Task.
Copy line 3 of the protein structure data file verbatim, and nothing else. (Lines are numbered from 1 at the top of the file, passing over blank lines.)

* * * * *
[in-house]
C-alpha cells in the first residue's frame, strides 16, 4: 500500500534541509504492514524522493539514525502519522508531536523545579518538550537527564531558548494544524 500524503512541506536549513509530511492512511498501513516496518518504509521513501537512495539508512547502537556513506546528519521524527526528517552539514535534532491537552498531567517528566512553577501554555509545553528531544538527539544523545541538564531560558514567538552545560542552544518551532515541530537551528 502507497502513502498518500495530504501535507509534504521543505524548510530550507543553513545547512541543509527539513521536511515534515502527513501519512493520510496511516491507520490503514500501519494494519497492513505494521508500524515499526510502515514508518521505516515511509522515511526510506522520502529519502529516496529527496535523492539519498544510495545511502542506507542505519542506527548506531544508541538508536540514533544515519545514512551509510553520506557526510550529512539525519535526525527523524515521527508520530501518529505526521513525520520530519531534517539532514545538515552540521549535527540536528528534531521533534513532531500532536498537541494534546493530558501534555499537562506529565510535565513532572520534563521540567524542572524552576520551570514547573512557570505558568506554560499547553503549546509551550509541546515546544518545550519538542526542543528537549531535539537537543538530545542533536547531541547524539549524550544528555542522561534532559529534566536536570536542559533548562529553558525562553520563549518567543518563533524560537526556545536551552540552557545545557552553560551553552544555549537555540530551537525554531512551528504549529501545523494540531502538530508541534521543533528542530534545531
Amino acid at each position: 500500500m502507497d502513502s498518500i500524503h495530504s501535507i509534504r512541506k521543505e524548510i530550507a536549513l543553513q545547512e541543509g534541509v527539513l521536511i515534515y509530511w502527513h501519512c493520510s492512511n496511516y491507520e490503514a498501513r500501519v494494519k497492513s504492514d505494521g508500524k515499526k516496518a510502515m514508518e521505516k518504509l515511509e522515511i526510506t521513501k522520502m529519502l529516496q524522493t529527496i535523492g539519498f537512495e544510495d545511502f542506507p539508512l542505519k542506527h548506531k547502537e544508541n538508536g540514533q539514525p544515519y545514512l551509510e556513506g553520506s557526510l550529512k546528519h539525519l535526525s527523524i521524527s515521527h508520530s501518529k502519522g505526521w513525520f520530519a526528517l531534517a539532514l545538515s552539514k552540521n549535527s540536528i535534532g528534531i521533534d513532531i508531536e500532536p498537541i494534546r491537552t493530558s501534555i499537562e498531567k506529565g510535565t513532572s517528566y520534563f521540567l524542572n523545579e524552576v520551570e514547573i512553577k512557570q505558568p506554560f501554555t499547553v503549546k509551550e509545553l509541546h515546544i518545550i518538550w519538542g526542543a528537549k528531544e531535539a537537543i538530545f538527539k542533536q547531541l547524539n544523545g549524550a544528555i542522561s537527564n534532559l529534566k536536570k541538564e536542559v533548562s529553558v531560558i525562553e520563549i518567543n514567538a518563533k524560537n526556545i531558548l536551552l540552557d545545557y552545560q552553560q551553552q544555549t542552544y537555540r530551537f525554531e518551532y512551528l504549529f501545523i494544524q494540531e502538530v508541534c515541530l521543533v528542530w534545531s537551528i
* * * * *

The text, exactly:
Amino acid at each position: 500500500m502507497d502513502s498518500i500524503h495530504s501535507i509534504r512541506k521543505e524548510i530550507a536549513l543553513q545547512e541543509g534541509v527539513l521536511i515534515y509530511w502527513h501519512c493520510s492512511n496511516y491507520e490503514a498501513r500501519v494494519k497492513s504492514d505494521g508500524k515499526k516496518a510502515m514508518e521505516k518504509l515511509e522515511i526510506t521513501k522520502m529519502l529516496q524522493t529527496i535523492g539519498f537512495e544510495d545511502f542506507p539508512l542505519k542506527h548506531k547502537e544508541n538508536g540514533q539514525p544515519y545514512l551509510e556513506g553520506s557526510l550529512k546528519h539525519l535526525s527523524i521524527s515521527h508520530s501518529k502519522g505526521w513525520f520530519a526528517l531534517a539532514l545538515s552539514k552540521n549535527s540536528i535534532g528534531i521533534d513532531i508531536e500532536p498537541i494534546r491537552t493530558s501534555i499537562e498531567k506529565g510535565t513532572s517528566y520534563f521540567l524542572n523545579e524552576v520551570e514547573i512553577k512557570q505558568p506554560f501554555t499547553v503549546k509551550e509545553l509541546h515546544i518545550i518538550w519538542g526542543a528537549k528531544e531535539a537537543i538530545f538527539k542533536q547531541l547524539n544523545g549524550a544528555i542522561s537527564n534532559l529534566k536536570k541538564e536542559v533548562s529553558v531560558i525562553e520563549i518567543n514567538a518563533k524560537n526556545i531558548l536551552l540552557d545545557y552545560q552553560q551553552q544555549t542552544y537555540r530551537f525554531e518551532y512551528l504549529f501545523i494544524q494540531e502538530v508541534c515541530l521543533v528542530w534545531s537551528i